The question of how to identify a turkey as a hen or a gobbler, male or female might seem like a silly question to a seasoned veteran, but to the beginner, positive identification is a skill that doesn't come just because you decided too take up the sport. A little study and time in the field will have you picking out the gobblers with the best of them.
The first most obvious difference between hens and gobblers is the beards that the males/gobblers have. This is often the easiest method to identify gobblers but in some instances hens (~10%) sometimes have beards too! So use this as you first indicator but just keep in mind that it isn't fool proof.
A gobblers body size is often larger and this can help when a gobbler is with hens but judging size, especially in uneven terrain, of solitary birds is difficult at best and could fool even the most veteran hunters. Fortunately we as hunters have a number of different indicators and don't often have to rely on just one indicator.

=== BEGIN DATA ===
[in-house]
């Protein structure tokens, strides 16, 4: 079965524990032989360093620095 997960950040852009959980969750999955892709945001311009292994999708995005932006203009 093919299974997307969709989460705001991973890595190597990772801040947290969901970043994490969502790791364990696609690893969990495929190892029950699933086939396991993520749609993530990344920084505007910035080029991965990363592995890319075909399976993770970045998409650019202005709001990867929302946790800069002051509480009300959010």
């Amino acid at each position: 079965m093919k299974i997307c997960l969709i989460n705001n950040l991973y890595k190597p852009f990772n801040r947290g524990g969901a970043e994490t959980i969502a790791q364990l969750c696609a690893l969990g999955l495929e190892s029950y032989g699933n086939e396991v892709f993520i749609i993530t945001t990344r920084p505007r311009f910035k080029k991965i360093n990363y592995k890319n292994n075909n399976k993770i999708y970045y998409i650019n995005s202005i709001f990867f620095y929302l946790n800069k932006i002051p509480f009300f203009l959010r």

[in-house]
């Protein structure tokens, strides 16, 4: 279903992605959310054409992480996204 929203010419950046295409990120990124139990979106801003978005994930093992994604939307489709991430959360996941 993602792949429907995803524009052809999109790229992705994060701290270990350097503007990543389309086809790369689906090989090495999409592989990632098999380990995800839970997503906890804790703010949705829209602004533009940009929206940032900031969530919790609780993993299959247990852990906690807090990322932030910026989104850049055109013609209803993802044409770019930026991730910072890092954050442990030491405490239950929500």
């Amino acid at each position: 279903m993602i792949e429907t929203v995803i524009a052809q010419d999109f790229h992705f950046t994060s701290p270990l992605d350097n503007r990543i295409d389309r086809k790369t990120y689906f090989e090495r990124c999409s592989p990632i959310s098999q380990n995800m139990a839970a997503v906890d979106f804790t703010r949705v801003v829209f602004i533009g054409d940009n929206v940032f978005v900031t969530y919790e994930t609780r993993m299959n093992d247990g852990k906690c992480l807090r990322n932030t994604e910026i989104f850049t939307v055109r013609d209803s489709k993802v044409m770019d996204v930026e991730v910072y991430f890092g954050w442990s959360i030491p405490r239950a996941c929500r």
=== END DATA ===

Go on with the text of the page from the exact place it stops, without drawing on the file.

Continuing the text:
The gobbler's head adornments are not readily visible until his second year but first year birds (jakes) or not favored are even legal in many states anyway so the head coloration is a good indicator of shootablity especially in the spring. In the spring, it is relatively easy to distinguish males from females. Gobblers exhibit bright red wattles and light blue cheek patches. This is the best way to identify a turkey from a distance.
Once you have a bird down the best way to identify its sex, this is assuming the turkey was killed on an either sex fall hunt is by the breast feathers. Obviously sex identification via breast features isn't a good idea when gobbler or spring seasons are underway. But back to the breast feathers. The only sure way to tell a gobbler from a hen is to examine the lower breast feathers. The tips of male turkeys are black whereas in hens they are white or buffy colored. This difference can be seen at some distance if binoculars or a spotting scope is used.